Disclaimer: I use the words women and men throughout this article for clarity. However, these terms refer to how someone identifies andorients themselves within societal power structures; it has nothing to do with biological mechanisms.
Ever since Miley Cyrus released her new single Flowers, the internet has been ablaze with support and admiration for Cyrus and the song. While it isn’t exactly Franklin’s Respect and I am pre-emptively cringing at myself for even taking it so seriously, I think it speaks to something more profound than just another generic pop-song.
Specifically, with a backing track that sounds eerily similar to Robin Thicke’s infamous Blurred Lines, this song is one of many circulating the internet, each with a similar backing track and message. Within them, something remarkable is happening: the male gaze is being turned onto men. As Cyrus’s song is the most well-known and influential, I’ll focus on it alone.
The story behind the song
For those with the mental resilience and inner peace needed to not spend hours a day stuck in the TikTok vortex, here is a run-down of events: Miley Cyrus was in a relationship with Liam Hemsworth for a decade or so. They broke up, and amid rumours about affairs with other women, he dedicated Bruno Mars’s ‘When I was Your Man’ to her on a radio station, amongst various other ‘I’m really sorry’ acts. In response, Cyrus released her new single Flowers, which samples the Bruno Mars song and turns the lyrics around.
For example, in Mars’s song, the chorus goes, ‘I should have bought you flowers / should have gave you all my hours / When I had the chance.’ In Cyrus’s song, the lyrics are ‘I can buy myself flowers / talk to myself for hours / say things you don’t understand.’ In the music video, there are also countless ‘easter eggs’ that suggest the song is directed towards Hemsworth. For example, rumour has it the house she uses for the video is the same house he had affairs in, the suit she wears is the same suit he wore at an event when he told her to‘behave’ and on the list goes.
Okay… and what is the male gaze again?
The male gaze theory first gained popularity in Laura Mulvey’s 1975 text Visual pleasure and narrative cinema. Mulvey argued that art forms depict the world from a masculine point of view. Because the dominant perspective is that of a heterosexual man, women are typically presented as passive and submissive objects. From The Wolf of Wall Street to Led Zeppelin songs or Orwell’s 1984, art as we know it is typically told from the male perspective.
While Mulvey is usually credited as the term’s inventor, its origins lie in the psychoanalytic works of Freud and Lacan. Specifically, it is the psychoanalytic understanding of how gender informs our experience that enabled Mulvey to theorise the gaze as involving psychoanalytic concepts such as scopophilia (the pleasure of looking). Scopophilia focuses on the aesthetic joy and unconscious sexual pleasures derived from looking at someone or something. So, the male gaze enjoys turning women into mere objects to look at, so that their subjectivity (which is inherently anxiety-inducing because if we are both subjects, you cannot control how I perceive you) is excluded from the image. The pleasure is narcissistic, found in being the only subject and creator of the image.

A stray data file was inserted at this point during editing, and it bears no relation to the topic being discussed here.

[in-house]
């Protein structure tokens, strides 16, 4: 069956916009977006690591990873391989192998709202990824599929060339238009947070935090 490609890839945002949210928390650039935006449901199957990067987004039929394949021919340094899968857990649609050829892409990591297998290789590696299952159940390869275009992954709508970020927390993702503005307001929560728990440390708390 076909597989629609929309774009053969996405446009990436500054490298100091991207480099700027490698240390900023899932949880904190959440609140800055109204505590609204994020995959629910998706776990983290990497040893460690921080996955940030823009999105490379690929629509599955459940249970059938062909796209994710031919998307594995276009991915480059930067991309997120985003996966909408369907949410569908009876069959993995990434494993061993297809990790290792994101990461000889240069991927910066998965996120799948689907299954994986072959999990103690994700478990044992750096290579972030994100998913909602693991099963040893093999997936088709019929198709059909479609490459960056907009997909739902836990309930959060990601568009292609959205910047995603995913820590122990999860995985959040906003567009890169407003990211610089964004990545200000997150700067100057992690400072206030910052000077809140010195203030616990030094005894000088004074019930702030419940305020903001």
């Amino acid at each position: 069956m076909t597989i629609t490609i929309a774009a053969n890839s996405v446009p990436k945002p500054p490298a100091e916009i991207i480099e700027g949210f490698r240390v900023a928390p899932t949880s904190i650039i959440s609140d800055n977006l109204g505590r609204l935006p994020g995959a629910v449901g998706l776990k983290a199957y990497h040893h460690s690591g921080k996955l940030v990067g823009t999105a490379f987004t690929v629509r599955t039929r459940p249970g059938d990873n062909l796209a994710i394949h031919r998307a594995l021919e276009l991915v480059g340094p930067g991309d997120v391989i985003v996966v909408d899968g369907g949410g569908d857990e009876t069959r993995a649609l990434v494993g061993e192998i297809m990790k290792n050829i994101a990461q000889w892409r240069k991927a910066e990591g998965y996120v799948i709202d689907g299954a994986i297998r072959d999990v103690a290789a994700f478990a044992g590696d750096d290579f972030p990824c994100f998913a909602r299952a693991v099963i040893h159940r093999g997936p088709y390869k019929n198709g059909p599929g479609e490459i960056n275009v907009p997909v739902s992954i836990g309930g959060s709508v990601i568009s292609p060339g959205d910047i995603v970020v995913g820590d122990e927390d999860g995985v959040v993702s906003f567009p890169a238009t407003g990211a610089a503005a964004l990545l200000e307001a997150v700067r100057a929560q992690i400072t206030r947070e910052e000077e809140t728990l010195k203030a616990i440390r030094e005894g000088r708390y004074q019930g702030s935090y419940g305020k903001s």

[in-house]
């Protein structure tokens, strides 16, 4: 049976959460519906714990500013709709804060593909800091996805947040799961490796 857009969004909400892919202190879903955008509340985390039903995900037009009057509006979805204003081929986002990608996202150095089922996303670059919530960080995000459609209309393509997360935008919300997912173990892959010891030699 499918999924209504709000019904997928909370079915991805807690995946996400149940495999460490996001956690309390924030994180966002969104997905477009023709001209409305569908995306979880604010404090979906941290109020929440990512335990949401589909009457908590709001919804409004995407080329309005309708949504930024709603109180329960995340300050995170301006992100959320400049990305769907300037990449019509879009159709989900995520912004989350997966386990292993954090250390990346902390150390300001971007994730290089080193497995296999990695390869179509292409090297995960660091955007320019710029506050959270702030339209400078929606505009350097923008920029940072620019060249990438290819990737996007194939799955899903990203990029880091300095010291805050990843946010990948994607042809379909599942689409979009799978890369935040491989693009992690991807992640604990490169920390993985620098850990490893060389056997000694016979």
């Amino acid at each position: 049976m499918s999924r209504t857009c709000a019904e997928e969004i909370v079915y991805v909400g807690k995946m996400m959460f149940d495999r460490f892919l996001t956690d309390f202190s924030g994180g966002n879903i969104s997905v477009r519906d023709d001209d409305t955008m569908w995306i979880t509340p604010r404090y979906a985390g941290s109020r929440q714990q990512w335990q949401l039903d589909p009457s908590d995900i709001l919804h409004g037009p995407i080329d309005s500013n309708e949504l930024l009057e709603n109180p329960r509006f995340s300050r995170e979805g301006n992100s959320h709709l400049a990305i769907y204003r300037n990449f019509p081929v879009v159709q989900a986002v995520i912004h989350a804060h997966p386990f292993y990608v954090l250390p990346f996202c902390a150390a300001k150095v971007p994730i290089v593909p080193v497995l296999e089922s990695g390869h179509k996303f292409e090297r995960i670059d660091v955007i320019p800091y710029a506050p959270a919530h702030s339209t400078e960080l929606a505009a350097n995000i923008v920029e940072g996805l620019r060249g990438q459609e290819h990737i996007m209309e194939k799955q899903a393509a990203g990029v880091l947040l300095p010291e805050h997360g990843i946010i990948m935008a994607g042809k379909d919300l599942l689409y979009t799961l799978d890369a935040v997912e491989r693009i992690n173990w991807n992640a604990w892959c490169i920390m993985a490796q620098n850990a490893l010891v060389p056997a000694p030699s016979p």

And… how does this relate to Miley Cyrus?
Firstly, the easter eggs and references to Hemsworth are integral to your experience of the song. So, as a spectator, Hemsworth is presentin your mind, but he-as-subject is absent. He exists as simply an object, unable to comment or speak, just a passive presence. But more than that, by reframing the lyrics he dedicated to her (which were already loaded in male-gaze material), the gaze here is distinctively different from the the male’s; it is not about sexualising Hemsworth but about speaking back to his objectification of her.
Thus, in a sense, Flowers is a song about a woman declaring her subjectivity; a man dedicates a song to a woman about how he failed to meet her needs. In other words, he is the subject, and he realises that, being the main character, he should have done more. But she responds by saying, no, that was not the point, I can meet my own needs, thanks. Cyrus subtly shattered the illusion of being a mere object within his control, and with that, she poked at that male narcissism saturating popular art.
The best part
What I love most about this whole saga is that every single theory out there is almost entirely concocted by fans; Cyrus has affirmed nothing. So, in other words – if celebrity exists for us mere mortals to use as inspiration, I think we love this song because, in a sense, we are creating its meaning. Women across the world are using it as a way to express the fact we are starting to gaze back.
Written by Molly Fitz